pages: 238 words: 77,730

Final Jeopardy: Man vs. Machine and the Quest to Know Everything by Stephen Baker

Amazon: amazon.comamazon.co.ukamazon.deamazon.fr

23andMe, AI winter, Albert Einstein, artificial general intelligence, business process, call centre, clean water, commoditize, computer age, Frank Gehry, information retrieval, Iridium satellite, Isaac Newton, job automation, pattern recognition, Ray Kurzweil, Silicon Valley, Silicon Valley startup, statistical model, theory of mind, thinkpad, Turing test, Vernor Vinge, Wall-E, Watson beat the top human players on Jeopardy!

Others, perhaps more dangerous, would be wrong while appearing plausible. If a treatment recommended by a machine killed a patient, confidence in bionic assistants could plummet. The other issue, sure to come up in many industries, boils down to a struggle for power, and even survival, in the workplace. “As every profession embraces systems that take humans out of it,” Wachter said, “the profession gets commoditized.” He noted the example of commercial aviation, where pilots who were once considered stars have ended up spending much of the time in flight simply backing up the machines that are actually flying the planes. The result? “Pilots’ pensions have been cut and they’re paid less, because they’re largely interchangeable,” he said. “Doctors don’t want to see that happening to them.” For IBM, this very scenario promises growth.


pages: 224 words: 64,156

You Are Not a Gadget by Jaron Lanier

Amazon: amazon.comamazon.co.ukamazon.deamazon.fr

1960s counterculture, accounting loophole / creative accounting, additive manufacturing, Albert Einstein, call centre, cloud computing, commoditize, crowdsourcing, death of newspapers, digital Maoism, Douglas Hofstadter, Extropian, follow your passion, hive mind, Internet Archive, Jaron Lanier, jimmy wales, John Conway, John von Neumann, Kevin Kelly, Long Term Capital Management, Network effects, new economy, packet switching, PageRank, pattern recognition, Ponzi scheme, Ray Kurzweil, Richard Stallman, Silicon Valley, Silicon Valley startup, slashdot, social graph, stem cell, Steve Jobs, Stewart Brand, Ted Nelson, telemarketer, telepresence, The Wisdom of Crowds, trickle-down economics, Turing test, Vernor Vinge, Whole Earth Catalog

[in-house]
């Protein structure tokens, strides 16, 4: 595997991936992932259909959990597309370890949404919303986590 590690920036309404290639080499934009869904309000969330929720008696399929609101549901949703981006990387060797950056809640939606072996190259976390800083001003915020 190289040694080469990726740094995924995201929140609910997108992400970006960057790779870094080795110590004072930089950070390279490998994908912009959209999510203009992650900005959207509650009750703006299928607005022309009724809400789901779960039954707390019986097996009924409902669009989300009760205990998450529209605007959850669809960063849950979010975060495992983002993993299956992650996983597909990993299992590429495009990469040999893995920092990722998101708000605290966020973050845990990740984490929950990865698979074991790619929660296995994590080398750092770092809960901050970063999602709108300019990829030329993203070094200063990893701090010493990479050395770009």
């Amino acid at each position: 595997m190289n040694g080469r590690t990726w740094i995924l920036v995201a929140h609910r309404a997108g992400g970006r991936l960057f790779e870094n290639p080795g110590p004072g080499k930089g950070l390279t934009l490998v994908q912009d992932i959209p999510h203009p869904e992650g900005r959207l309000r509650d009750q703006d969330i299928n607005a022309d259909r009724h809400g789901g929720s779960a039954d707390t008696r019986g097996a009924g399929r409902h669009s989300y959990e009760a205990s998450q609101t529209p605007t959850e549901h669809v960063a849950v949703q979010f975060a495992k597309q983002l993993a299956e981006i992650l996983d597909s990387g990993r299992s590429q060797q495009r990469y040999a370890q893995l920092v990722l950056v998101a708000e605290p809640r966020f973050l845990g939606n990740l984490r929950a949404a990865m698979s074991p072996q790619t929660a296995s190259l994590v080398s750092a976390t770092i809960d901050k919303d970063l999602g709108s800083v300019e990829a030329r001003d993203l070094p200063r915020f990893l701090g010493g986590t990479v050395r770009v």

There can be only one player occupying Google’s persistent niche, so most of the competitive schemes that came along made no money. Behemoths like Facebook have changed the culture with commercial intent, but without, as of this time of writing, commercial achievement.* In my view, there were a large number of ways that new commercial successes might have been realized, but the faith of the nerds guided entrepreneurs on a particular path. Voluntary productivity had to be commoditized, because the type of faith I’m criticizing thrives when you can pretend that computers do everything and people do nothing. An endless series of gambits backed by gigantic investments encouraged young people entering the online world for the first time to create standardized presences on sites like Facebook. Commercial interests promoted the widespread adoption of standardized designs like the blog, and these designs encouraged pseudonymity in at least some aspects of their designs, such as the comments, instead of the proud extroversion that characterized the first wave of web culture.


pages: 238 words: 68,914

Where Does It Hurt?: An Entrepreneur's Guide to Fixing Health Care by Jonathan Bush, Stephen Baker

Amazon: amazon.comamazon.co.ukamazon.deamazon.fr